Senior Spotlight: Maya Allen, Ana Sauceda, and Hazel Spedding


From left to right: Maya, Ana, and Hazel

At Keystone, a “lifer” is a student who has attended the school since kindergarten. The Class of ‘23 has a considerable number of lifers this year, and there are no better examples of such students than Maya Allen, Ana Sauceda, and Hazel Spedding. Having known them for over a decade, I can safely say that as one of Keystone’s longest-lasting friendships, the trio has fundamentally shaped the school throughout their time here.

Of course, the trio first met in kindergarten—after all, there were only so many people at recess. They also interacted with each other in other activities such as Girl Scouts, and Hazel and Maya first became friends in first grade. The three of them didn’t truly become an item, however, until around fourth grade when they bonded over the popular book series Percy Jackson and the Olympians. Their similar taste in novels extended to Harry Potter, The Hunger Games, and a plethora of other YA genre books. Keystone’s tight-knit atmosphere facilitated their bonding during this formative period, and a long-lasting friendship bloomed.

Their lower school years were ripe with mischievous anecdotes, and the trio’s influence on Keystone began early. In our interview—coming to a Cobra Radio podcast near you—Maya recalls how they were responsible for the banning of rainbow looms (bracelets made out of rubber bands) in third grade—the so-called “rainbow loom incident.” A few students, including Maya, would sometimes make them inside their desks out of small compartments as Ms. Steward taught. Eventually, rainbow loom privileges—making and wearing them—got revoked. Ana brings up a time the group made a lower school economy out of acorns, and Hazel described the Percy Jackson Society on the playground—which Ana and Maya quickly shush them about. But Hazel continues to detail a fight the three of them had over who was in charge and could sit on the top step of the staircase, an obvious seat of prominence. Still, the trio got over their fight within hours.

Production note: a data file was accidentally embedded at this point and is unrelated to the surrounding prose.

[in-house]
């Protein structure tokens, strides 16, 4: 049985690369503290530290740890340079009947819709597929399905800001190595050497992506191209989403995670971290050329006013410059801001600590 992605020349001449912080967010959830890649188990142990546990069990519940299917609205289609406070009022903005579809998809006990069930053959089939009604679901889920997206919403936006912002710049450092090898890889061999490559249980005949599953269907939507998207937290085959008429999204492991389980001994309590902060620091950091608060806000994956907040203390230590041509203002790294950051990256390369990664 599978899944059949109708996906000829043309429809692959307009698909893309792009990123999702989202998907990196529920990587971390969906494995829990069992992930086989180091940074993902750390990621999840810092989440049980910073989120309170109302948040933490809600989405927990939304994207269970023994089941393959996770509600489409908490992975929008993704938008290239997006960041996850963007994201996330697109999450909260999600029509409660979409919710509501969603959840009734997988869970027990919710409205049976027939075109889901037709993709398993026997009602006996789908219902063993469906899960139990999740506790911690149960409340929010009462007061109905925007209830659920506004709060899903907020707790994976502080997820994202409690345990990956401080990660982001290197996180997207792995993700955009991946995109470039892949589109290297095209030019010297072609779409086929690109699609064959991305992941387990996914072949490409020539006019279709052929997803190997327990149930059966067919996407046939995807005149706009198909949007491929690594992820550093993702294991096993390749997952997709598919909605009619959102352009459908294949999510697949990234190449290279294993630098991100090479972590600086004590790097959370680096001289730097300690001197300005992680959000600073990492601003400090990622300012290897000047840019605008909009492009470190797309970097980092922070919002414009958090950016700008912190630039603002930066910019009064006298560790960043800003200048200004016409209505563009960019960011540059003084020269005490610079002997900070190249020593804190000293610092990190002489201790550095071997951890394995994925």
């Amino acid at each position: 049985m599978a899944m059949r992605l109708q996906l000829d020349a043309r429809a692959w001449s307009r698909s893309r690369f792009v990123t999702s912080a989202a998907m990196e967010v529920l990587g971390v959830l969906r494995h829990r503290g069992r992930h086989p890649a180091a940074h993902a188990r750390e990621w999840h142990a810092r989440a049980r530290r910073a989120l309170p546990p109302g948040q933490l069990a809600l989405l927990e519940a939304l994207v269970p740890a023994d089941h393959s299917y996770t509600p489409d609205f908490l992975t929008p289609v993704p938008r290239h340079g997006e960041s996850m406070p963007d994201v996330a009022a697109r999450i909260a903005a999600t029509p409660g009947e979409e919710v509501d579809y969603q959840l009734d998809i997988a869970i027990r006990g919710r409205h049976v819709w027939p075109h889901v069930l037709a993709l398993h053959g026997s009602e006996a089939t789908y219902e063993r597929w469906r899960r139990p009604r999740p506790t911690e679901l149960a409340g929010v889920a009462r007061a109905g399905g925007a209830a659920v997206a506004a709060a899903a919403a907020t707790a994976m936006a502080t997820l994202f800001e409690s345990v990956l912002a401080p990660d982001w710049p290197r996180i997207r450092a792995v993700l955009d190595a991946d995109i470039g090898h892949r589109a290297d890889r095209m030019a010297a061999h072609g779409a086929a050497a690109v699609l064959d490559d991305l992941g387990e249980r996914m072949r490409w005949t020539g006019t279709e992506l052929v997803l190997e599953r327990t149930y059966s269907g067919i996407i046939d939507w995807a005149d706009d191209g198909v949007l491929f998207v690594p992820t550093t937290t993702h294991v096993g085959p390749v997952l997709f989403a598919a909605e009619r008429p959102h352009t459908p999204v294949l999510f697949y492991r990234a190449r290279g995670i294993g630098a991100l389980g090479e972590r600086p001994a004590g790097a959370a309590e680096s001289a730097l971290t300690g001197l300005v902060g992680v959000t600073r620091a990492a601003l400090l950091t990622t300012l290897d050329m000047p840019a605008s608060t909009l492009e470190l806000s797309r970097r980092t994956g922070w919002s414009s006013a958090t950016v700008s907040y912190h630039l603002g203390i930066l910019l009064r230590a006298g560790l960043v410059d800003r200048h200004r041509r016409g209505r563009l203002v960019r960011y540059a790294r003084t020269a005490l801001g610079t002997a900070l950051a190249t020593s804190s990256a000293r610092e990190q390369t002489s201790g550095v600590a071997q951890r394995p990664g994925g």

In middle school, their friendship continued to grow as they played YMCA volleyball outside of school for the next few years with “Coach Bill” instructing them. Hazel and Maya also had similar tastes in music during their “emo era.” The three of them also were a significant part of the infamous middle school Google Docs. As Hazel puts it, “We’re gonna leave it at that.” Ana adds on, “We’re probably the reason for a lot of rules that the middle schoolers now have to [endure].”

Inside the classroom, all three cite Keystone’s middle school academics as a formative learning experience. Beginning with Ms. Luckie as the fifth and sixth-grade English teacher, Maya recalls the first time they failed a paper and realized how important the skill of writing would be for the rest of their academic career. Ms. Tyroff’s 1,000,000 Word Challenge (a program encouraging students to read one million words through the school year) encouraged them all to continue reading even as academic work began to consume more and more of their time. All three agreed that Keystone middle school well prepares their students for high school coursework—with a bit of procrastination, of course, as is the Keystone way. But the classes weren’t just challenging; they could also be fun. Just about every student in her class has fond memories of former middle school science teacher Ms. Darr, and Hazel, Ana, and Maya are no exception.

Though the COVID-19 pandemic hit during the tail end of their freshman year of high school, their friendship has remained strong. During the first semester of their sophomore year, Hazel attended a wilderness semester school where they had no access to a phone or the Internet. And yet, Maya and Ana hand-wrote letters to mail to Hazel, and all three of them kept in contact with each other, even if not all of them were on campus together. Even as their academic workload increased, they continued to make time for each other by furiously trying to figure out their chemistry homework together on the day of the deadline. Throughout their years, however, they each grew into their own separate interests.